We are to face a federal election by May, maybe earlier. Our accidental PM hopes the electorate will then legitimise him as its very own prime minister.
The only reason he’s PM now is that he was foisted on us by a gaggle of Liberals hell-bent on replacing Malcolm Turnbull with Peter Dutton via a poorly organised coup by Dutton’s innumerate mates. The coup became so badly unstuck that it left us stranded with Scomo, as his colleagues choose to tag him.
Never known for taking a backward step in any situation, Morrison seized the prize as if it was his entitlement, and was soon out and about in baseball cap expounding on any issue that came his way in his characteristically voluble Dalek-like style, replete with that knowing smirk we have seen so often, starkly reminiscent of Peter Costello’s infamous grin. Doubt seems never to cross his mind; he behaves as if he is gifted with the omniscience of a sage – just listen to him expound on any subject at all.
Yet he is still to spell out what a Morrison Government will do, what it will guarantee.
What he does spell out though is the disaster that will befall us all should Bill Shorten win and legislate his “fair go action plan”: ”improving schools and hospitals, standing up for workers, easing pressure on family budgets, ensuring a strong economy and investing in cleaner and cheaper energy.” Morrison’s carefully considered comeback was: “Bill Shorten’s five-point plan is – more tax, more tax, more tax, more tax, more tax.” Clearly, he intends to emit the ‘more tax’ line every time Shorten offers a solution to the nation’s problems. It’ll be as easy as that!
Our newly minted PM wants us to believe that whatever Shorten proposes will cost taxpayers heavily. He paints a picture of money being forcibly extracted from our pockets in hand-fulls. In contrast, whatever he proposes will be free. Money will appear by some mysterious force from cracks and crevices in our burgeoning economy, stimulated by the inspired policies of his government. There will be no shortage of cash – our strong economy will see to that. Only Shorten and his high taxing outfit will screw us into poverty.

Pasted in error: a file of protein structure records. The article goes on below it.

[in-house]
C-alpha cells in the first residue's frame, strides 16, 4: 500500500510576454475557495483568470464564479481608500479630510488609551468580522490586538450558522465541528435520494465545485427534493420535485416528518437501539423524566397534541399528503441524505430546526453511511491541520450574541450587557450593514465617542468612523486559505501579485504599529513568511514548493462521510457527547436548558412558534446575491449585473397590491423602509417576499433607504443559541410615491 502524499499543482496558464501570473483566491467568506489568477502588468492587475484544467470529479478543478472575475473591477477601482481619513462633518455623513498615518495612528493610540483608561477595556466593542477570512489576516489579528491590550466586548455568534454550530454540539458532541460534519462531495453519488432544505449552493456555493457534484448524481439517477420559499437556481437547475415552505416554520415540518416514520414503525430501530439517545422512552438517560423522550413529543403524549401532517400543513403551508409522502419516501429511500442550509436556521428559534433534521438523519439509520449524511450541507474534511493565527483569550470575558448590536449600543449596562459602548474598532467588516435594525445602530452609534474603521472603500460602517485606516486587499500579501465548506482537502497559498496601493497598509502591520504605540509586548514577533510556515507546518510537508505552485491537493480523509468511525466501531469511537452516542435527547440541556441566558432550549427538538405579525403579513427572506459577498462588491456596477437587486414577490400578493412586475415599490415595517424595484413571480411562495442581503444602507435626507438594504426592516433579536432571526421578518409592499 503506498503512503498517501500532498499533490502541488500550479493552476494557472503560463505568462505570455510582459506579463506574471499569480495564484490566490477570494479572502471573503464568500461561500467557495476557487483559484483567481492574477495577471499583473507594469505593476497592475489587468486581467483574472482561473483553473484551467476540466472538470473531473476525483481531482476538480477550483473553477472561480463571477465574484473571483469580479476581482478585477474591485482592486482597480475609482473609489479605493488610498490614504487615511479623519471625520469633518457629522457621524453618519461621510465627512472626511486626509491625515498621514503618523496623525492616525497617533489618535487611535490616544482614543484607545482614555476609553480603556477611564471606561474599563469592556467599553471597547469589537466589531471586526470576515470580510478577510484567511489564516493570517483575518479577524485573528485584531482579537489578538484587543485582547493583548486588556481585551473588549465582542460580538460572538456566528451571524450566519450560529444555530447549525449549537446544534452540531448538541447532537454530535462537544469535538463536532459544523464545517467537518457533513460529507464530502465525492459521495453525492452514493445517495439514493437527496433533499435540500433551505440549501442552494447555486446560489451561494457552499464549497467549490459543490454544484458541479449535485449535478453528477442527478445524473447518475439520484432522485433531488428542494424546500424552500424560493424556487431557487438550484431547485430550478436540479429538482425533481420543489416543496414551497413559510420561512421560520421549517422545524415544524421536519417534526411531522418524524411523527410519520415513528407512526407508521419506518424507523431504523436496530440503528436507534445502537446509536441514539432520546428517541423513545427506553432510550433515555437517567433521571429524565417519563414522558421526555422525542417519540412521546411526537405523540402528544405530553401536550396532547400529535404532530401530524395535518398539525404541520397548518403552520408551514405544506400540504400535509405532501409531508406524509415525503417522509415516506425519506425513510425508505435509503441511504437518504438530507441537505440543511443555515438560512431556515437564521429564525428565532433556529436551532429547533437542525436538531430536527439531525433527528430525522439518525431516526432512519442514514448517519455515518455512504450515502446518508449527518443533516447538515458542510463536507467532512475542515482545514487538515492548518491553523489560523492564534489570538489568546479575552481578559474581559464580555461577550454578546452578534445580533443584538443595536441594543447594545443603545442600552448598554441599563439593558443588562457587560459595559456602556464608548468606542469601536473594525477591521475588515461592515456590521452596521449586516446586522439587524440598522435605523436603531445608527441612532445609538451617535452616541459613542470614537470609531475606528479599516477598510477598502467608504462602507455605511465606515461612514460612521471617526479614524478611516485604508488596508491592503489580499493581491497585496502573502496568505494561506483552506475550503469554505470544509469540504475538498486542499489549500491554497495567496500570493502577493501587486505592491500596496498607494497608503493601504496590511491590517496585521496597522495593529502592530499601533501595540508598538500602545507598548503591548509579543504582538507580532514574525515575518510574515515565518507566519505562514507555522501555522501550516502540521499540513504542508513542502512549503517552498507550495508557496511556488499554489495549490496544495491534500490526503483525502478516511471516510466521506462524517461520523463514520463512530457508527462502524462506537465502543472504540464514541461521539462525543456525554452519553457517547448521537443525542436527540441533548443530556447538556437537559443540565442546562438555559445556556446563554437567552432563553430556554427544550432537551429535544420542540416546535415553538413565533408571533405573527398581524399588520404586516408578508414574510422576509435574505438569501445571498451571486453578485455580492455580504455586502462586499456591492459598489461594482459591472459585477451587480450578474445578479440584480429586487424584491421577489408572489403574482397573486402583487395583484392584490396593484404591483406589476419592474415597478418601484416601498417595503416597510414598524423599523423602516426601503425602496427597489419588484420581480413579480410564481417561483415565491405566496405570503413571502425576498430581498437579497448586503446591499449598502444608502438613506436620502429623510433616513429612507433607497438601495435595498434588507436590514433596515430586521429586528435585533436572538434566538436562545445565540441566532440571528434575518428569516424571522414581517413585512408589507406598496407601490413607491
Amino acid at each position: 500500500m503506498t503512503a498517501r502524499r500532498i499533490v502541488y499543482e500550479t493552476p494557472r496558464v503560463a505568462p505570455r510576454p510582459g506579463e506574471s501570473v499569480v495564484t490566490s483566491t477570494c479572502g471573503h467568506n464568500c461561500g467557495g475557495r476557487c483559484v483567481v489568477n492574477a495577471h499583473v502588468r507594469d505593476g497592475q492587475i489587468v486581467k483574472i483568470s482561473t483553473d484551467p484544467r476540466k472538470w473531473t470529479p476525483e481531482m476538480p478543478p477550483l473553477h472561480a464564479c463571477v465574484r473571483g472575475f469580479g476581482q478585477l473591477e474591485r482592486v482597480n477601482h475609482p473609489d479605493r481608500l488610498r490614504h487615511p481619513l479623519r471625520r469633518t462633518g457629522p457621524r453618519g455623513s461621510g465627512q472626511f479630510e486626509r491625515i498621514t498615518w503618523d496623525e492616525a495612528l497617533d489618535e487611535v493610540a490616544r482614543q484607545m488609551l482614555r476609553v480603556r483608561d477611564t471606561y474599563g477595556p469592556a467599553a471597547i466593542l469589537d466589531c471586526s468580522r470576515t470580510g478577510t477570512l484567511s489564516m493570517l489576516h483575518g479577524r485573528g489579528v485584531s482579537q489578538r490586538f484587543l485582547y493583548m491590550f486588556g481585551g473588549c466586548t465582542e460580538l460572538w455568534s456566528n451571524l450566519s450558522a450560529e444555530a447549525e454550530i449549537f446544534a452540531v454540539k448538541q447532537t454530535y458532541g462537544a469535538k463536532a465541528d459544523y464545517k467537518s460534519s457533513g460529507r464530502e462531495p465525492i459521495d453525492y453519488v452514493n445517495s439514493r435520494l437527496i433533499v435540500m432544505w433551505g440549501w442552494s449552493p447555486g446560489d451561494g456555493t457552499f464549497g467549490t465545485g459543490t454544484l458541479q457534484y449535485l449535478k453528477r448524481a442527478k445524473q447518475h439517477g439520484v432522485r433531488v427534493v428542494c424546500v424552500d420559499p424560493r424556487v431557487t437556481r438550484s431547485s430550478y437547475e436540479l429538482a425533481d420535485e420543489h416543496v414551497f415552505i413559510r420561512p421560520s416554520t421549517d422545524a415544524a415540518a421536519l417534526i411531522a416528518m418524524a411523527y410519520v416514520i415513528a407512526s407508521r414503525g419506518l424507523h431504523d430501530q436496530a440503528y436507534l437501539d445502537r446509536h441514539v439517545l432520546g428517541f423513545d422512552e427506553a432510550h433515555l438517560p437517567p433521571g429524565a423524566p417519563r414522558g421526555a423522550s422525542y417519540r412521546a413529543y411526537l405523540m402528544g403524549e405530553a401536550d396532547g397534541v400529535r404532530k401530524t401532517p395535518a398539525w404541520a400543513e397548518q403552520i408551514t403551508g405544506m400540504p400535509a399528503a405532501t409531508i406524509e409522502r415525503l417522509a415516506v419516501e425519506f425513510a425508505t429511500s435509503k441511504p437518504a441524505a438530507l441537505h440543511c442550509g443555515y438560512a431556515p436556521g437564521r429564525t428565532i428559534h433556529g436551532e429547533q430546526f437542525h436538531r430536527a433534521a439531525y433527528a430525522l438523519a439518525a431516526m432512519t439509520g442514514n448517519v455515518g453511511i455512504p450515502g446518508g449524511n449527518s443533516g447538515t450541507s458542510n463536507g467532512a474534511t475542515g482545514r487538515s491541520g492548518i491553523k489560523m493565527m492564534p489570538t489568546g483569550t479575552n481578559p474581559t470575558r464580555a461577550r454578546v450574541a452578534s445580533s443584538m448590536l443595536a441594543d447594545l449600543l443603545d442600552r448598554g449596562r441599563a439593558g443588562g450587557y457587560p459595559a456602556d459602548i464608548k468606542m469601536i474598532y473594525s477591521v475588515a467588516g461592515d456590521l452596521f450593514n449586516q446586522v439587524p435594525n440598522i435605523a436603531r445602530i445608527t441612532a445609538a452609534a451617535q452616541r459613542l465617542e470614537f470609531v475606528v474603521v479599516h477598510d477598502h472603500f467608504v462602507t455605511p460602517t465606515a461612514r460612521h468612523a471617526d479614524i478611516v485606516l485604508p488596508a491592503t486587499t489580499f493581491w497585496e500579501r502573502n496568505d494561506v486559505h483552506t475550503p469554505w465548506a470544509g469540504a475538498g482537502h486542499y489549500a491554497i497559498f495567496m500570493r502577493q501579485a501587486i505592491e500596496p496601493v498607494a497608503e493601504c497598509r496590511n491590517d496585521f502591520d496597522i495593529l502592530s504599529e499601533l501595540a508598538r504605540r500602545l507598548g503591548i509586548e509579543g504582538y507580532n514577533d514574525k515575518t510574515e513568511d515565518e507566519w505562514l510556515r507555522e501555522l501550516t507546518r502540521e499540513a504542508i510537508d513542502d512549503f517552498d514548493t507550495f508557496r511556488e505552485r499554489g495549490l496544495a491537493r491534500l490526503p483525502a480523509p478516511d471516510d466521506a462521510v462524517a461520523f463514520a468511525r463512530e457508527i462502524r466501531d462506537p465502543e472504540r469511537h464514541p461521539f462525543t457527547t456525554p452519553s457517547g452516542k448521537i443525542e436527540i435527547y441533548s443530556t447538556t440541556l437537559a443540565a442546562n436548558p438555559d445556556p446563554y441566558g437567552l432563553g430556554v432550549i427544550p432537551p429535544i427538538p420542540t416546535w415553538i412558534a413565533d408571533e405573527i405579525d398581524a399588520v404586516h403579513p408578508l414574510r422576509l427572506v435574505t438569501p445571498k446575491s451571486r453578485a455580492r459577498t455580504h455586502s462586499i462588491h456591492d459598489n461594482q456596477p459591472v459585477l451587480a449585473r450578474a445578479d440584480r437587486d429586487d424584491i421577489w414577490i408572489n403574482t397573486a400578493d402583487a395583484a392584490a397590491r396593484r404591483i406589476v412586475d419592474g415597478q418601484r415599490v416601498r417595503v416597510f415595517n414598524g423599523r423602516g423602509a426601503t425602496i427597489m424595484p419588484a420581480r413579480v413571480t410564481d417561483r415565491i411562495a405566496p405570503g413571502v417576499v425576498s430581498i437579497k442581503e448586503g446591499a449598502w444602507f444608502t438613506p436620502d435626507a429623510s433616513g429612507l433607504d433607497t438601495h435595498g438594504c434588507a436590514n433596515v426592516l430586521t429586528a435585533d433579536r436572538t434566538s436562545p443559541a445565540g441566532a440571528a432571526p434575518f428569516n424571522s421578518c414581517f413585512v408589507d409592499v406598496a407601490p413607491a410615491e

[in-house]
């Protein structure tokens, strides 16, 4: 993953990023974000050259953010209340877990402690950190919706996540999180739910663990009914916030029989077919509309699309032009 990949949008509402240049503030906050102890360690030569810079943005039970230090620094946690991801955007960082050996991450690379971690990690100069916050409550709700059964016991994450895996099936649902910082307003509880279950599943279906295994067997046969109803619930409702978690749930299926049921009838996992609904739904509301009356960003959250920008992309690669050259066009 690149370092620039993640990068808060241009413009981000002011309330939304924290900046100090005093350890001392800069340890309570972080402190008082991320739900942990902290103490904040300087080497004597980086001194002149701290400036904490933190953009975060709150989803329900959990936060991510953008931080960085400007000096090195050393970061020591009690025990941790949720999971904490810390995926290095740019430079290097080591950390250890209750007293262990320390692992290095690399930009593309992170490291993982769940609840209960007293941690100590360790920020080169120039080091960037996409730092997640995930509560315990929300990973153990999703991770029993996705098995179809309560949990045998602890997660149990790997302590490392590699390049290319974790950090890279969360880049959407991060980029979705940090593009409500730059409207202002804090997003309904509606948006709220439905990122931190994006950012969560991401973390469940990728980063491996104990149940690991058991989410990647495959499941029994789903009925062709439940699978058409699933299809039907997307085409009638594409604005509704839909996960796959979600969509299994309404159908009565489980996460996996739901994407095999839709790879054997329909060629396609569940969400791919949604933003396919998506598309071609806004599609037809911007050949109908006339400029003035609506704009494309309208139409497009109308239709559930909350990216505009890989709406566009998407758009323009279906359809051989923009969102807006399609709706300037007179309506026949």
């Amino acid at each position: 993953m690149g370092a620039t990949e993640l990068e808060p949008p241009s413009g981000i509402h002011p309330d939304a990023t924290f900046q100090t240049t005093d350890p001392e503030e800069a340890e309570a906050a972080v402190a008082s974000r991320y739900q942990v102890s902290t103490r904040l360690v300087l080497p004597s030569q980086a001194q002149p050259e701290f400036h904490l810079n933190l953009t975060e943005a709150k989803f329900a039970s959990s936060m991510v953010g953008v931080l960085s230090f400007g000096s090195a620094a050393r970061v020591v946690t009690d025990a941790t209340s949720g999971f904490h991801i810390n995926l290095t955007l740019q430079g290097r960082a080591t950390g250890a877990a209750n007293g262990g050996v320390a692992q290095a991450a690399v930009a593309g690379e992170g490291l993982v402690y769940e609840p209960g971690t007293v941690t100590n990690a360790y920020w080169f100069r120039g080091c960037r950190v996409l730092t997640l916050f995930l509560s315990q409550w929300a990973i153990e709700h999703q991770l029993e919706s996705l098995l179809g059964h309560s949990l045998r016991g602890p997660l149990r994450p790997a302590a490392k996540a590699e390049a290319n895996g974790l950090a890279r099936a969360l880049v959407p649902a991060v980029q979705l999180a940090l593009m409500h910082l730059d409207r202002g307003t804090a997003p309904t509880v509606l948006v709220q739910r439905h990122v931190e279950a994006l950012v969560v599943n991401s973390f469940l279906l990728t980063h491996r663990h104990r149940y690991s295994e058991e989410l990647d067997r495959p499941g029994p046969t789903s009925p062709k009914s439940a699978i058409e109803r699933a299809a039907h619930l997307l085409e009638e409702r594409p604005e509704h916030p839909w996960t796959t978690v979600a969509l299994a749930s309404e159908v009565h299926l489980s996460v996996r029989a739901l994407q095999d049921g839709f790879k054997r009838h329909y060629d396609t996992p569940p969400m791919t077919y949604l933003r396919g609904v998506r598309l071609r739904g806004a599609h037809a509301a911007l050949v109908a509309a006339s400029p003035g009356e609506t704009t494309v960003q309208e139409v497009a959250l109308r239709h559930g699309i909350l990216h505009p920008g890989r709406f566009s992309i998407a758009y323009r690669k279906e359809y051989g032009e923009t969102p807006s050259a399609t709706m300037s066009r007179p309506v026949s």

What’s astonishing is that Morrison and his sidekicks seem to actually believe that the electorate will swallow this nonsense and rush to vote for the no-taxing Morrison Government. They expect voters will blindly accept that the great economy the Coalition is fuelling every day will lavishly fund all of his initiatives.
So what are his initiatives? What is he guaranteeing?
He hasn’t said.
He insists though that as the economy is going gangbusters, there’s no need to worry. Just let it grind along throwing goodies into the bank like sugar cane into the cane trains ready for the mill. There’s plenty of cash to sweeten anything he wants to do. Indeed so much that just days ahead of the crucial Wentworth by-election, he’s brought forward by five years his tax cuts for small and medium businesses at a cost to the budget of $3 billion!
But what is it he wants to do?
It would have been comforting for Liberals to hear him quote Robert Menzies whom he said brought various groups together to form the Liberal Party, to unite them about what they believed in…“Because you can’t just be about what you’re opposed to. You’ve got to be about what you’re for: as a country, as a political party, as an individual, as a family. It’s about what you’re for, not just what you’re against.” What an astonishing utterance from a man who tells us every day what he’s opposed to – and it’s always got Shorten’s name written all over it.